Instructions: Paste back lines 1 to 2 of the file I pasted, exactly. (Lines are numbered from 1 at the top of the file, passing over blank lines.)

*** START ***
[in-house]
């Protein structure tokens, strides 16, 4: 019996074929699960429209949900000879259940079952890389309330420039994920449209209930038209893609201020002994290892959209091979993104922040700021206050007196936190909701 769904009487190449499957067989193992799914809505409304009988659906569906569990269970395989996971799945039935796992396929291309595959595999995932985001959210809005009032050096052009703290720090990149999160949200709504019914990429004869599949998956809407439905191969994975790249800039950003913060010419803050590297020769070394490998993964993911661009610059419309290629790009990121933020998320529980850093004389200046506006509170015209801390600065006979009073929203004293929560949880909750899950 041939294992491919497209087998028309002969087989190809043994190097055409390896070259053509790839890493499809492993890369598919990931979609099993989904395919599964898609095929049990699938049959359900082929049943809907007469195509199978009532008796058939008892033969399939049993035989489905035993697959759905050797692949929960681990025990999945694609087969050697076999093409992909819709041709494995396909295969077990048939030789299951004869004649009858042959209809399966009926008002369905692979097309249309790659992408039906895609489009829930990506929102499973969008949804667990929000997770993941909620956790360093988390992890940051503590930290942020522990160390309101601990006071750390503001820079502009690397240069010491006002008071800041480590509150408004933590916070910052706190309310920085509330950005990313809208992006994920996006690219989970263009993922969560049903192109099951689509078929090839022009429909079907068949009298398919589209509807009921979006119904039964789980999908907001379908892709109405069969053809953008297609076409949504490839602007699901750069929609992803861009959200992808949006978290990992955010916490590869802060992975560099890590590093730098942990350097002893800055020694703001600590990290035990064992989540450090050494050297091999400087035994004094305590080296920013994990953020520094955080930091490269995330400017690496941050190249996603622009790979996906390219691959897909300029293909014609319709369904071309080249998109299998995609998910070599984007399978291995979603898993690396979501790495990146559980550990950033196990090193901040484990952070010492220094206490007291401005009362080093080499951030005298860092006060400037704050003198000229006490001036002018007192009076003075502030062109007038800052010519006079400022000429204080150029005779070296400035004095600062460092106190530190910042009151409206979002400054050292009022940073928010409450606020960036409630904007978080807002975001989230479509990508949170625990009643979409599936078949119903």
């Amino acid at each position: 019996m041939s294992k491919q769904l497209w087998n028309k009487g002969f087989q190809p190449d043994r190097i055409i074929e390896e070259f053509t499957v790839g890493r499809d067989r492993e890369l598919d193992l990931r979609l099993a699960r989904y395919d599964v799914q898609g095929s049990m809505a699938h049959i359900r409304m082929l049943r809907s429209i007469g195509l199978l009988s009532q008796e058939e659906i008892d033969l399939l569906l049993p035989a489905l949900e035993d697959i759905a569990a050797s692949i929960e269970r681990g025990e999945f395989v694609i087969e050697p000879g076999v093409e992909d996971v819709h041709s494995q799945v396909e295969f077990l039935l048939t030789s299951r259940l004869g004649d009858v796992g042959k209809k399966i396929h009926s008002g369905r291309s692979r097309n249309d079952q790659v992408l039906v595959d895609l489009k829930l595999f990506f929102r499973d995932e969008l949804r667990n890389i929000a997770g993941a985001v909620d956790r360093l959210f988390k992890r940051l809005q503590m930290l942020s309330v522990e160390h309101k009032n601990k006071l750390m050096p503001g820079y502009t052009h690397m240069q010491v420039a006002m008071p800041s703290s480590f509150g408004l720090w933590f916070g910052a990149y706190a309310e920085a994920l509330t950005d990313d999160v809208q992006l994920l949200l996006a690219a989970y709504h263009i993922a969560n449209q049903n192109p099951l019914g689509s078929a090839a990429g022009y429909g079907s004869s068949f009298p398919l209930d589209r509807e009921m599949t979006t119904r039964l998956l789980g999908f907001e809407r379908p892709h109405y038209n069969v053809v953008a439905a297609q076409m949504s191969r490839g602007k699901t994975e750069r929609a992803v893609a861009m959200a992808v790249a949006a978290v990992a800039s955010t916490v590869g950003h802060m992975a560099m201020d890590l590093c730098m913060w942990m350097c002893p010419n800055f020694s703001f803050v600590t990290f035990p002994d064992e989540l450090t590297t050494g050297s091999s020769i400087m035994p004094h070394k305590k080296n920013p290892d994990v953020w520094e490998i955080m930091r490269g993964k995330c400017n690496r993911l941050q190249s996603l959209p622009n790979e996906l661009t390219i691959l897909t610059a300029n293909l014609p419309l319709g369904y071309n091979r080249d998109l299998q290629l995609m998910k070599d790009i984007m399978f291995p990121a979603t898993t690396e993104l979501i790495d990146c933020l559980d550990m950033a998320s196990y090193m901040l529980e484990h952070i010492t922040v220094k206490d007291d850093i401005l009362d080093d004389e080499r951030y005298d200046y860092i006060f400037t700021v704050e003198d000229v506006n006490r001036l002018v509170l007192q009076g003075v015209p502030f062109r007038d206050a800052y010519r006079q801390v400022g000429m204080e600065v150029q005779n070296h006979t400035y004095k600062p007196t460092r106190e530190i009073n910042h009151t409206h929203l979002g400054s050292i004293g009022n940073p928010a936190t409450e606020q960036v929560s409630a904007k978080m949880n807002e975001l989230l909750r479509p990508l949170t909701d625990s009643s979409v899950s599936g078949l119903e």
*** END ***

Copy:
[in-house]
């Protein structure tokens, strides 16, 4: 019996074929699960429209949900000879259940079952890389309330420039994920449209209930038209893609201020002994290892959209091979993104922040700021206050007196936190909701 769904009487190449499957067989193992799914809505409304009988659906569906569990269970395989996971799945039935796992396929291309595959595999995932985001959210809005009032050096052009703290720090990149999160949200709504019914990429004869599949998956809407439905191969994975790249800039950003913060010419803050590297020769070394490998993964993911661009610059419309290629790009990121933020998320529980850093004389200046506006509170015209801390600065006979009073929203004293929560949880909750899950 041939294992491919497209087998028309002969087989190809043994190097055409390896070259053509790839890493499809492993890369598919990931979609099993989904395919599964898609095929049990699938049959359900082929049943809907007469195509199978009532008796058939008892033969399939049993035989489905035993697959759905050797692949929960681990025990999945694609087969050697076999093409992909819709041709494995396909295969077990048939030789299951004869004649009858042959209809399966009926008002369905692979097309249309790659992408039906895609489009829930990506929102499973969008949804667990929000997770993941909620956790360093988390992890940051503590930290942020522990160390309101601990006071750390503001820079502009690397240069010491006002008071800041480590509150408004933590916070910052706190309310920085509330950005990313809208992006994920996006690219989970263009993922969560049903192109099951689509078929090839022009429909079907068949009298398919589209509807009921979006119904039964789980999908907001379908892709109405069969053809953008297609076409949504490839602007699901750069929609992803861009959200992808949006978290990992955010916490590869802060992975560099890590590093730098942990350097002893800055020694703001600590990290035990064992989540450090050494050297091999400087035994004094305590080296920013994990953020520094955080930091490269995330400017690496941050190249996603622009790979996906390219691959897909300029293909014609319709369904071309080249998109299998995609998910070599984007399978291995979603898993690396979501790495990146559980550990950033196990090193901040484990952070010492220094206490007291401005009362080093080499951030005298860092006060400037704050003198000229006490001036002018007192009076003075502030062109007038800052010519006079400022000429204080150029005779070296400035004095600062460092106190530190910042009151409206979002400054050292009022940073928010409450606020960036409630904007978080807002975001989230479509990508949170625990009643979409599936078949119903």